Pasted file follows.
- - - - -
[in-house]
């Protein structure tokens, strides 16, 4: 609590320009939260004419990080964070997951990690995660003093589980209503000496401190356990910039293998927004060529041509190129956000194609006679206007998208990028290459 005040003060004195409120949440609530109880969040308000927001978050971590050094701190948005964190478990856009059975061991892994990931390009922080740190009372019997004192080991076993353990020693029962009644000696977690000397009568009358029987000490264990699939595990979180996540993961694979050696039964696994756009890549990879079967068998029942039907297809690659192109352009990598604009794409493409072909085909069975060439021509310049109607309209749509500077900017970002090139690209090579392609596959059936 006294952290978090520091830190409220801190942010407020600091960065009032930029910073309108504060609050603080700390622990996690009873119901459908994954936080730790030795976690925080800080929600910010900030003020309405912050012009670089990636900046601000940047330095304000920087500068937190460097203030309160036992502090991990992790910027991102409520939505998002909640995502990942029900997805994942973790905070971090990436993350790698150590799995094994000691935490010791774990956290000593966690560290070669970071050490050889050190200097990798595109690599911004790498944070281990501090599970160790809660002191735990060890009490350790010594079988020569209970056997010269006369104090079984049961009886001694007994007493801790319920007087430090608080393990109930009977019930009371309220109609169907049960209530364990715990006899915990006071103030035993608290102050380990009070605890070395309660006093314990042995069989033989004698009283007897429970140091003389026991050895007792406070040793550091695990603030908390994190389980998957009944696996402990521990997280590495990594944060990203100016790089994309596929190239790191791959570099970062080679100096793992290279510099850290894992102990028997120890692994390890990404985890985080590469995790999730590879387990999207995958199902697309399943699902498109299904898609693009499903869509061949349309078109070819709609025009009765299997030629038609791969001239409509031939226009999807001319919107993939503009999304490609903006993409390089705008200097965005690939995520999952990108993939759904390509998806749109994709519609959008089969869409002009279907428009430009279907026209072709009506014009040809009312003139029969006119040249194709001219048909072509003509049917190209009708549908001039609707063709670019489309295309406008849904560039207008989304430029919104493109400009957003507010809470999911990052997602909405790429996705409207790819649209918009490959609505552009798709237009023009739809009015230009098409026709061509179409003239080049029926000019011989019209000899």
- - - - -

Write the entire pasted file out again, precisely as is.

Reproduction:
[in-house]
């Protein structure tokens, strides 16, 4: 609590320009939260004419990080964070997951990690995660003093589980209503000496401190356990910039293998927004060529041509190129956000194609006679206007998208990028290459 005040003060004195409120949440609530109880969040308000927001978050971590050094701190948005964190478990856009059975061991892994990931390009922080740190009372019997004192080991076993353990020693029962009644000696977690000397009568009358029987000490264990699939595990979180996540993961694979050696039964696994756009890549990879079967068998029942039907297809690659192109352009990598604009794409493409072909085909069975060439021509310049109607309209749509500077900017970002090139690209090579392609596959059936 006294952290978090520091830190409220801190942010407020600091960065009032930029910073309108504060609050603080700390622990996690009873119901459908994954936080730790030795976690925080800080929600910010900030003020309405912050012009670089990636900046601000940047330095304000920087500068937190460097203030309160036992502090991990992790910027991102409520939505998002909640995502990942029900997805994942973790905070971090990436993350790698150590799995094994000691935490010791774990956290000593966690560290070669970071050490050889050190200097990798595109690599911004790498944070281990501090599970160790809660002191735990060890009490350790010594079988020569209970056997010269006369104090079984049961009886001694007994007493801790319920007087430090608080393990109930009977019930009371309220109609169907049960209530364990715990006899915990006071103030035993608290102050380990009070605890070395309660006093314990042995069989033989004698009283007897429970140091003389026991050895007792406070040793550091695990603030908390994190389980998957009944696996402990521990997280590495990594944060990203100016790089994309596929190239790191791959570099970062080679100096793992290279510099850290894992102990028997120890692994390890990404985890985080590469995790999730590879387990999207995958199902697309399943699902498109299904898609693009499903869509061949349309078109070819709609025009009765299997030629038609791969001239409509031939226009999807001319919107993939503009999304490609903006993409390089705008200097965005690939995520999952990108993939759904390509998806749109994709519609959008089969869409002009279907428009430009279907026209072709009506014009040809009312003139029969006119040249194709001219048909072509003509049917190209009708549908001039609707063709670019489309295309406008849904560039207008989304430029919104493109400009957003507010809470999911990052997602909405790429996705409207790819649209918009490959609505552009798709237009023009739809009015230009098409026709061509179409003239080049029926000019011989019209000899």